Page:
She said her neighbors had a car and took them right away to a hospital in Gogali, a town farther east in northern Iraq. Once there, the family was examined and then transferred to Erbil. The children’s grandmothers were also in the room watching over them and said their hair still smelled like the smoke from the mortar.
Dr. Marwan Ghafuri, one of the doctors at West Emergency Hospital, has been treating the family since their arrival four days ago. He told Yahoo News, “First we washed all of them. We took off their clothes and washed their bodies. They felt terrible pain when they came in, but now their situation is improving.”
For now, toxicologists are conducting ongoing tests to determine if in fact mustard gas or other chemicals were used and are present in victims’ bodies. Meanwhile, patients are being treated with antibiotics, as well as sedatives for pain.
Schad said of those who have come to the hospital, “Some of them are in critical condition. If they are in life-threatening conditions, they most likely won’t make it here [to the hospital].”
He said the time it takes for people to get through security checkpoints on their way to the field hospitals could affect whether they will live to get treatment.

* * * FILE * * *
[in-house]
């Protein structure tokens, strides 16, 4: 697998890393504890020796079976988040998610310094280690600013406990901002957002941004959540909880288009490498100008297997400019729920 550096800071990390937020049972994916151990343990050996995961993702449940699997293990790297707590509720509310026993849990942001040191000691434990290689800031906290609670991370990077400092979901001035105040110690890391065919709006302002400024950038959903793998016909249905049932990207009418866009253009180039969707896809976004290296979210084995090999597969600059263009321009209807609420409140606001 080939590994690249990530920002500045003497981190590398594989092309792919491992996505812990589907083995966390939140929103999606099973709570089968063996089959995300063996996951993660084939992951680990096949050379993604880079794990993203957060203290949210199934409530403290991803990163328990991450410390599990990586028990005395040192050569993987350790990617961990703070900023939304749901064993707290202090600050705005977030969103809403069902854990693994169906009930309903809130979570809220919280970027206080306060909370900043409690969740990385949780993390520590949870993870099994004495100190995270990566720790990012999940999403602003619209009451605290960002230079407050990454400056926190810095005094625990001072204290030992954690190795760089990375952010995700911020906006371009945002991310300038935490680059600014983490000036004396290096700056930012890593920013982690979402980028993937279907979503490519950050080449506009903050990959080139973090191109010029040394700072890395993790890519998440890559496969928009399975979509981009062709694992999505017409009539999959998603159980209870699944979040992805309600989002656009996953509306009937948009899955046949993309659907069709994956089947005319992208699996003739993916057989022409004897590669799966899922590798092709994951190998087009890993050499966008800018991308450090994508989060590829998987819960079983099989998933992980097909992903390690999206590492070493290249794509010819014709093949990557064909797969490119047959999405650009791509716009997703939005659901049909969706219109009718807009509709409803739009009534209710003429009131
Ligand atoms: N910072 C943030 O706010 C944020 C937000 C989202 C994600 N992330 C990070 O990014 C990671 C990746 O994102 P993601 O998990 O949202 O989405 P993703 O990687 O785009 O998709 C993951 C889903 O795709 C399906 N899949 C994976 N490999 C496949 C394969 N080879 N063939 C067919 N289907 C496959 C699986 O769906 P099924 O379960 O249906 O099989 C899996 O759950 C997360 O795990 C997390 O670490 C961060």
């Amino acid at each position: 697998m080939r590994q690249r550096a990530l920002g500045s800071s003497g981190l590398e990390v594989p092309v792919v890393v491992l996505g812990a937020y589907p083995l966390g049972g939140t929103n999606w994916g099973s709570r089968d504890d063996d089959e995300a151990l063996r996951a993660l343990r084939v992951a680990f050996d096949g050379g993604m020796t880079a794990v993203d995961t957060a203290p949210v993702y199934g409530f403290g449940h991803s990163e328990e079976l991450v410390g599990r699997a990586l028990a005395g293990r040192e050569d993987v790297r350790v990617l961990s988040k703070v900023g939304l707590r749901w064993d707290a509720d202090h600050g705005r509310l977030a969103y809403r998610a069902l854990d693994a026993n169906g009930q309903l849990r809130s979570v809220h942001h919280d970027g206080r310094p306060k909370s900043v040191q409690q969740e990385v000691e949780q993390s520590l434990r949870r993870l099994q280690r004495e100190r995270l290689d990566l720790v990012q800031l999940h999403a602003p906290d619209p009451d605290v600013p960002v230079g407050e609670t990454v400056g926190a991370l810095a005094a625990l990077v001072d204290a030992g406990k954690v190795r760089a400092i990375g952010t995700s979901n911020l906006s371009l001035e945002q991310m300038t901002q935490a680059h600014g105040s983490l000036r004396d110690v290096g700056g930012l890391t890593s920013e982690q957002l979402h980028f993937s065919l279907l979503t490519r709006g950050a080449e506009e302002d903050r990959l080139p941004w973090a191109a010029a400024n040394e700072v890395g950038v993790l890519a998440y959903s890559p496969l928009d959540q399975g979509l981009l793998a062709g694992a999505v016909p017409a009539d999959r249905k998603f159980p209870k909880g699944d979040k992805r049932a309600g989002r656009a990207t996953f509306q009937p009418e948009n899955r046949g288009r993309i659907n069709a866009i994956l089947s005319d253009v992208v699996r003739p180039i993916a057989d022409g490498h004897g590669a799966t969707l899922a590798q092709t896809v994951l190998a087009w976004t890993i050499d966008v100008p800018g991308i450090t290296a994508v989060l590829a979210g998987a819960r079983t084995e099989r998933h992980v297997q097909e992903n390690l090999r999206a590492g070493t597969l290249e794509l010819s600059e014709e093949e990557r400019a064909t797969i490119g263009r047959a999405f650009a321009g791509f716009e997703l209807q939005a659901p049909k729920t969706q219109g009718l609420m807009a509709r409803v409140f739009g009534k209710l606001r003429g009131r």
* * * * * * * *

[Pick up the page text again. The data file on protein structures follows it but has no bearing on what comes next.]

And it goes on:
There is no hard evidence about who used the weapons. From the battlefield, Iraqi Army Brig. Gen. Qathaq Hamdani spoke to Yahoo News by phone and blamed the Islamic State for the attack.
“The mortar came from the west side of Mosul,” Hamdani said. “It came from a hand rocket. ISIS is trying to terrify and scare the civilians. It’s not like they released [a] chemical weapon [by itself] — they’re putting sulfur gas and chemicals inside the weapons.” Hamdani said his brigade has not yet been able to reach where the mortars came from and is still in pursuit.
Even though the Iraqi Army officially liberated eastern Mosul after 100 days of fighting, it is still well within reach of ISIS militants, who still hold the western side of the city. ISIS has been accused of intensifying its use of drones, mortars and trip-wire improvised explosive devices.
The United Nations Office for the Coordination of Humanitarian Affairs has called for a thorough investigation. It released a statement saying, “If the alleged use of chemical weapons is confirmed, this is a serious violation of international humanitarian law and a war crime, regardless of who the targets or the victims of the attacks are. There is never justification — none whatsoever — for the use of chemical weapons.”
For a family whose neighborhood had only been recently liberated from ISIS, the attack and their injuries are a shattering experience. Thaier said the attack scared him. He was a boy just playing on his rooftop. His arms are stinging and blistered, but they’re getting better. As we left, he was able to muster a smile before digging into a full tray of hospital food.
Ash Gallagher is a journalist covering the Middle East for Yahoo News.